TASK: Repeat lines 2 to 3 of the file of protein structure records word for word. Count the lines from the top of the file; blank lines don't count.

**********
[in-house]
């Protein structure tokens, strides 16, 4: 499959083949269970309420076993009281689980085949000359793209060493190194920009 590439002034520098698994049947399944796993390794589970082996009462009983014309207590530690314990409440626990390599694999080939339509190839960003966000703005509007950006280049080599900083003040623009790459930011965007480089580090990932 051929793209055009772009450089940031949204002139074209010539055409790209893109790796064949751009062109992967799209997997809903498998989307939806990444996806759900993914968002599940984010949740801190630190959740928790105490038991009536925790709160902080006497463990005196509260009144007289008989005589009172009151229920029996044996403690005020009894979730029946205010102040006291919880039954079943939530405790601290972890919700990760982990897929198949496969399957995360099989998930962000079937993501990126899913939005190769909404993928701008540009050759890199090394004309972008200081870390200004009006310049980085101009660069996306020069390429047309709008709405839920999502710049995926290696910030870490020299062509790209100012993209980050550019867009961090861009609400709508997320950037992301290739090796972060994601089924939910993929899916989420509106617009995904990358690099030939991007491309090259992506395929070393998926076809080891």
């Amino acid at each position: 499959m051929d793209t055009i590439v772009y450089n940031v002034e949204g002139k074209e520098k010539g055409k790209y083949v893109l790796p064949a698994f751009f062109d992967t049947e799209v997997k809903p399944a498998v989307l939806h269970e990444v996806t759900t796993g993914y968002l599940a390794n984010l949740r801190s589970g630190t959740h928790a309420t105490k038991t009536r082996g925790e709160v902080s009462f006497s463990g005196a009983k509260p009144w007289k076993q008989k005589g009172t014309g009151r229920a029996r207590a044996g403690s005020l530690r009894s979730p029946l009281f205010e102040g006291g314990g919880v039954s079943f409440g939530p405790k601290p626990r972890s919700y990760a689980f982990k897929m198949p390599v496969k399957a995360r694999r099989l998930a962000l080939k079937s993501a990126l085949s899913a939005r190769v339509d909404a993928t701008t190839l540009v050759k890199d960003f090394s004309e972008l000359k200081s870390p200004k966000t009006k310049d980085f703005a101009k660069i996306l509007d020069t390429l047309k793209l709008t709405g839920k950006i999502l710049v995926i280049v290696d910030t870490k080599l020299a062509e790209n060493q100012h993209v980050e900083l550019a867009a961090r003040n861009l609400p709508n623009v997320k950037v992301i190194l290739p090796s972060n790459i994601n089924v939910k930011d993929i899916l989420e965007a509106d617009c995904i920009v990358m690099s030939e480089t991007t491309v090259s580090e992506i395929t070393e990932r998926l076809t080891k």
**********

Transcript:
């Protein structure tokens, strides 16, 4: 499959083949269970309420076993009281689980085949000359793209060493190194920009 590439002034520098698994049947399944796993390794589970082996009462009983014309207590530690314990409440626990390599694999080939339509190839960003966000703005509007950006280049080599900083003040623009790459930011965007480089580090990932 051929793209055009772009450089940031949204002139074209010539055409790209893109790796064949751009062109992967799209997997809903498998989307939806990444996806759900993914968002599940984010949740801190630190959740928790105490038991009536925790709160902080006497463990005196509260009144007289008989005589009172009151229920029996044996403690005020009894979730029946205010102040006291919880039954079943939530405790601290972890919700990760982990897929198949496969399957995360099989998930962000079937993501990126899913939005190769909404993928701008540009050759890199090394004309972008200081870390200004009006310049980085101009660069996306020069390429047309709008709405839920999502710049995926290696910030870490020299062509790209100012993209980050550019867009961090861009609400709508997320950037992301290739090796972060994601089924939910993929899916989420509106617009995904990358690099030939991007491309090259992506395929070393998926076809080891």
């Amino acid at each position: 499959m051929d793209t055009i590439v772009y450089n940031v002034e949204g002139k074209e520098k010539g055409k790209y083949v893109l790796p064949a698994f751009f062109d992967t049947e799209v997997k809903p399944a498998v989307l939806h269970e990444v996806t759900t796993g993914y968002l599940a390794n984010l949740r801190s589970g630190t959740h928790a309420t105490k038991t009536r082996g925790e709160v902080s009462f006497s463990g005196a009983k509260p009144w007289k076993q008989k005589g009172t014309g009151r229920a029996r207590a044996g403690s005020l530690r009894s979730p029946l009281f205010e102040g006291g314990g919880v039954s079943f409440g939530p405790k601290p626990r972890s919700y990760a689980f982990k897929m198949p390599v496969k399957a995360r694999r099989l998930a962000l080939k079937s993501a990126l085949s899913a939005r190769v339509d909404a993928t701008t190839l540009v050759k890199d960003f090394s004309e972008l000359k200081s870390p200004k966000t009006k310049d980085f703005a101009k660069i996306l509007d020069t390429l047309k793209l709008t709405g839920k950006i999502l710049v995926i280049v290696d910030t870490k080599l020299a062509e790209n060493q100012h993209v980050e900083l550019a867009a961090r003040n861009l609400p709508n623009v997320k950037v992301i190194l290739p090796s972060n790459i994601n089924v939910k930011d993929i899916l989420e965007a509106d617009c995904i920009v990358m690099s030939e480089t991007t491309v090259s580090e992506i395929t070393e990932r998926l076809t080891k």